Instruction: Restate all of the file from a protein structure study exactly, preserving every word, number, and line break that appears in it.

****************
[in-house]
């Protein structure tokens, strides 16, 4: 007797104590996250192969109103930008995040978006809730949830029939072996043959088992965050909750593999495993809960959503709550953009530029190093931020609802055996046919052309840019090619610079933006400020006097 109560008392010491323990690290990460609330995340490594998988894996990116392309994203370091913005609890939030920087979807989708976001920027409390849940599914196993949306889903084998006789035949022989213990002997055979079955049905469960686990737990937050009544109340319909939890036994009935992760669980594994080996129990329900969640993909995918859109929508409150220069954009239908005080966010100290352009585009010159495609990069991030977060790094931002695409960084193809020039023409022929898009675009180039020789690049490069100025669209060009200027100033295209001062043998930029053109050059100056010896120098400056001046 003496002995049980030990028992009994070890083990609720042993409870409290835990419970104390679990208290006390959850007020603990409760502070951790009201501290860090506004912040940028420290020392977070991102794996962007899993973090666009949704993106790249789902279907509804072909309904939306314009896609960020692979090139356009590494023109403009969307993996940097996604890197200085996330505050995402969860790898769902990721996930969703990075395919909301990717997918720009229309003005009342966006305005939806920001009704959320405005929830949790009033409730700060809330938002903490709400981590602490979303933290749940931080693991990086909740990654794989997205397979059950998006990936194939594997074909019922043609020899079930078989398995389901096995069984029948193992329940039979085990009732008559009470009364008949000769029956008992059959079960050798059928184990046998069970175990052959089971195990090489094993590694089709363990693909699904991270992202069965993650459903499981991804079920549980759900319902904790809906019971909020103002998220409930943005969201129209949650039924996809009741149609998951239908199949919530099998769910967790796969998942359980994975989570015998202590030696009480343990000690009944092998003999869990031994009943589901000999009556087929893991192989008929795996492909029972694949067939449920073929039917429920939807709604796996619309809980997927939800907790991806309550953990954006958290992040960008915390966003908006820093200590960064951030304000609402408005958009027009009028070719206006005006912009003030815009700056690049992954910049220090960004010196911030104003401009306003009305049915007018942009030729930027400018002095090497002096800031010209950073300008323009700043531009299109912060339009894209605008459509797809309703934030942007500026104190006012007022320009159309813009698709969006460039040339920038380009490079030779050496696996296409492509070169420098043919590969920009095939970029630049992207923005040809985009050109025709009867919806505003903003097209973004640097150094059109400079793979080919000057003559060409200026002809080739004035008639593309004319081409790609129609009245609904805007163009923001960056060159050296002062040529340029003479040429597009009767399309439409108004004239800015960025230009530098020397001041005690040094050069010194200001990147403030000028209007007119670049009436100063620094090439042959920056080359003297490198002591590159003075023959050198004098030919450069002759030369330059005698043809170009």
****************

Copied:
[in-house]
């Protein structure tokens, strides 16, 4: 007797104590996250192969109103930008995040978006809730949830029939072996043959088992965050909750593999495993809960959503709550953009530029190093931020609802055996046919052309840019090619610079933006400020006097 109560008392010491323990690290990460609330995340490594998988894996990116392309994203370091913005609890939030920087979807989708976001920027409390849940599914196993949306889903084998006789035949022989213990002997055979079955049905469960686990737990937050009544109340319909939890036994009935992760669980594994080996129990329900969640993909995918859109929508409150220069954009239908005080966010100290352009585009010159495609990069991030977060790094931002695409960084193809020039023409022929898009675009180039020789690049490069100025669209060009200027100033295209001062043998930029053109050059100056010896120098400056001046 003496002995049980030990028992009994070890083990609720042993409870409290835990419970104390679990208290006390959850007020603990409760502070951790009201501290860090506004912040940028420290020392977070991102794996962007899993973090666009949704993106790249789902279907509804072909309904939306314009896609960020692979090139356009590494023109403009969307993996940097996604890197200085996330505050995402969860790898769902990721996930969703990075395919909301990717997918720009229309003005009342966006305005939806920001009704959320405005929830949790009033409730700060809330938002903490709400981590602490979303933290749940931080693991990086909740990654794989997205397979059950998006990936194939594997074909019922043609020899079930078989398995389901096995069984029948193992329940039979085990009732008559009470009364008949000769029956008992059959079960050798059928184990046998069970175990052959089971195990090489094993590694089709363990693909699904991270992202069965993650459903499981991804079920549980759900319902904790809906019971909020103002998220409930943005969201129209949650039924996809009741149609998951239908199949919530099998769910967790796969998942359980994975989570015998202590030696009480343990000690009944092998003999869990031994009943589901000999009556087929893991192989008929795996492909029972694949067939449920073929039917429920939807709604796996619309809980997927939800907790991806309550953990954006958290992040960008915390966003908006820093200590960064951030304000609402408005958009027009009028070719206006005006912009003030815009700056690049992954910049220090960004010196911030104003401009306003009305049915007018942009030729930027400018002095090497002096800031010209950073300008323009700043531009299109912060339009894209605008459509797809309703934030942007500026104190006012007022320009159309813009698709969006460039040339920038380009490079030779050496696996296409492509070169420098043919590969920009095939970029630049992207923005040809985009050109025709009867919806505003903003097209973004640097150094059109400079793979080919000057003559060409200026002809080739004035008639593309004319081409790609129609009245609904805007163009923001960056060159050296002062040529340029003479040429597009009767399309439409108004004239800015960025230009530098020397001041005690040094050069010194200001990147403030000028209007007119670049009436100063620094090439042959920056080359003297490198002591590159003075023959050198004098030919450069002759030369330059005698043809170009």